Home > Astronomy, Galaxies, General Astronomy > Astronomers Discover Surprising Clutch Of Hydrogen Clouds Lurking Among Our Galactic Neighbors

Astronomers Discover Surprising Clutch Of Hydrogen Clouds Lurking Among Our Galactic Neighbors


In a dark, starless patch of intergalactic space, astronomers have discovered a never-before-seen cluster of hydrogen clouds strewn between two nearby galaxies, Andromeda (M31) and Triangulum (M33). The researchers speculate that these rarefied blobs of gas — each about as massive as a dwarf galaxy — condensed out of a vast and as-yet undetected reservoir of hot, ionized gas, which could have accompanied an otherwise invisible band of dark matter.

The astronomers detected these objects using the National Science Foundation’s Green Bank Telescope (GBT) at the National Radio Astronomy Observatory (NRAO) in Green Bank, W.Va. The results were published in the journal Nature.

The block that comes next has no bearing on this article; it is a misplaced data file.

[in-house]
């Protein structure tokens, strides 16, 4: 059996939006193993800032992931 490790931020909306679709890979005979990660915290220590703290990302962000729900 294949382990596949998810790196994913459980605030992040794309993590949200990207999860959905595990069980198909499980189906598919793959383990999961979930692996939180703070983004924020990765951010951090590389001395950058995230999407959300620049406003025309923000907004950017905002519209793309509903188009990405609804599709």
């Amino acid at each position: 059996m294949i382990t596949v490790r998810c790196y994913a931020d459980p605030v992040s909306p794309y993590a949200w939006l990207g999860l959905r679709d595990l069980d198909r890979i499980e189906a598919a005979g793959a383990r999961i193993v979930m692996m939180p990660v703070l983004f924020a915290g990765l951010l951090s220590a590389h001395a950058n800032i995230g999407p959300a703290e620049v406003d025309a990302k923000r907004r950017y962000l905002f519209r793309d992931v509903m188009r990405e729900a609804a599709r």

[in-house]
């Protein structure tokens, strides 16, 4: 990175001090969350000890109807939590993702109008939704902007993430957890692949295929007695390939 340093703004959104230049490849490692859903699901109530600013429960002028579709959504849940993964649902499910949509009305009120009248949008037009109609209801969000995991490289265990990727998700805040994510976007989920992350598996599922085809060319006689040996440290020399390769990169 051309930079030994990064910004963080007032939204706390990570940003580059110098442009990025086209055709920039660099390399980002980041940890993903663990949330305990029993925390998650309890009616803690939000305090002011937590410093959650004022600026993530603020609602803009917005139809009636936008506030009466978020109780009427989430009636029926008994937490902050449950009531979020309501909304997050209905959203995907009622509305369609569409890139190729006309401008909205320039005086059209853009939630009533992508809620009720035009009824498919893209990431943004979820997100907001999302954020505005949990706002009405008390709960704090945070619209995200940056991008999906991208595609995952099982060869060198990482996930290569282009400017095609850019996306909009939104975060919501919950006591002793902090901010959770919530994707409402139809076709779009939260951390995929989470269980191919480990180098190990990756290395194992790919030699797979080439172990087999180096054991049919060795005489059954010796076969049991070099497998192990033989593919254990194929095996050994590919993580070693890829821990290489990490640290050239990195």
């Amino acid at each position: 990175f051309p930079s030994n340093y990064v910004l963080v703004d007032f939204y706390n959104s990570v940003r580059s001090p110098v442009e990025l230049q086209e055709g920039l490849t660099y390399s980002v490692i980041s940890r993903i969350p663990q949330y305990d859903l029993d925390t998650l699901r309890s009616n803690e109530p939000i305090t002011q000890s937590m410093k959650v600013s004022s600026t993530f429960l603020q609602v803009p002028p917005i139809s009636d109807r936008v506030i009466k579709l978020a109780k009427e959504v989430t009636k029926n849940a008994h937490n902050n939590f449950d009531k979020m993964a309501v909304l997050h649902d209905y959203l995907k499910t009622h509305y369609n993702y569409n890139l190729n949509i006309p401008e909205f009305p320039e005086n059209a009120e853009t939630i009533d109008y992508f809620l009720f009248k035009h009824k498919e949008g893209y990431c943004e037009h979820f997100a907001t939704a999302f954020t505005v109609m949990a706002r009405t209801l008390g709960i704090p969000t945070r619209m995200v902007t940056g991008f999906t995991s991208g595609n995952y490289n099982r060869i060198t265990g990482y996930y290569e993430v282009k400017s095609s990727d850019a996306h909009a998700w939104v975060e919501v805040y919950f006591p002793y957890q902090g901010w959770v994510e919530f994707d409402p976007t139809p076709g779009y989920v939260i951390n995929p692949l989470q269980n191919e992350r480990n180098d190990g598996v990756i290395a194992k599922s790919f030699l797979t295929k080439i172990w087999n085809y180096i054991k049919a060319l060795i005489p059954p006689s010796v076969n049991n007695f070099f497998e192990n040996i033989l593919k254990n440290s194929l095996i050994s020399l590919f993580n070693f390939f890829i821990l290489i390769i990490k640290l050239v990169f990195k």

“We have known for some time that many seemingly empty stretches of the Universe contain vast but diffuse patches of hot, ionized hydrogen,” said Spencer Wolfe of West Virginia University in Morgantown. “Earlier observations of the area between M31 and M33 suggested the presence of colder, neutral hydrogen, but we couldn’t see any details to determine if it had a definitive structure or represented a new type of cosmic feature. Now, with high-resolution images from the GBT, we were able to detect discrete concentrations of neutral hydrogen emerging out of what was thought to be a mainly featureless field of gas.”

Full Story: http://www.nrao.edu/pr/2013/gbtclouds/

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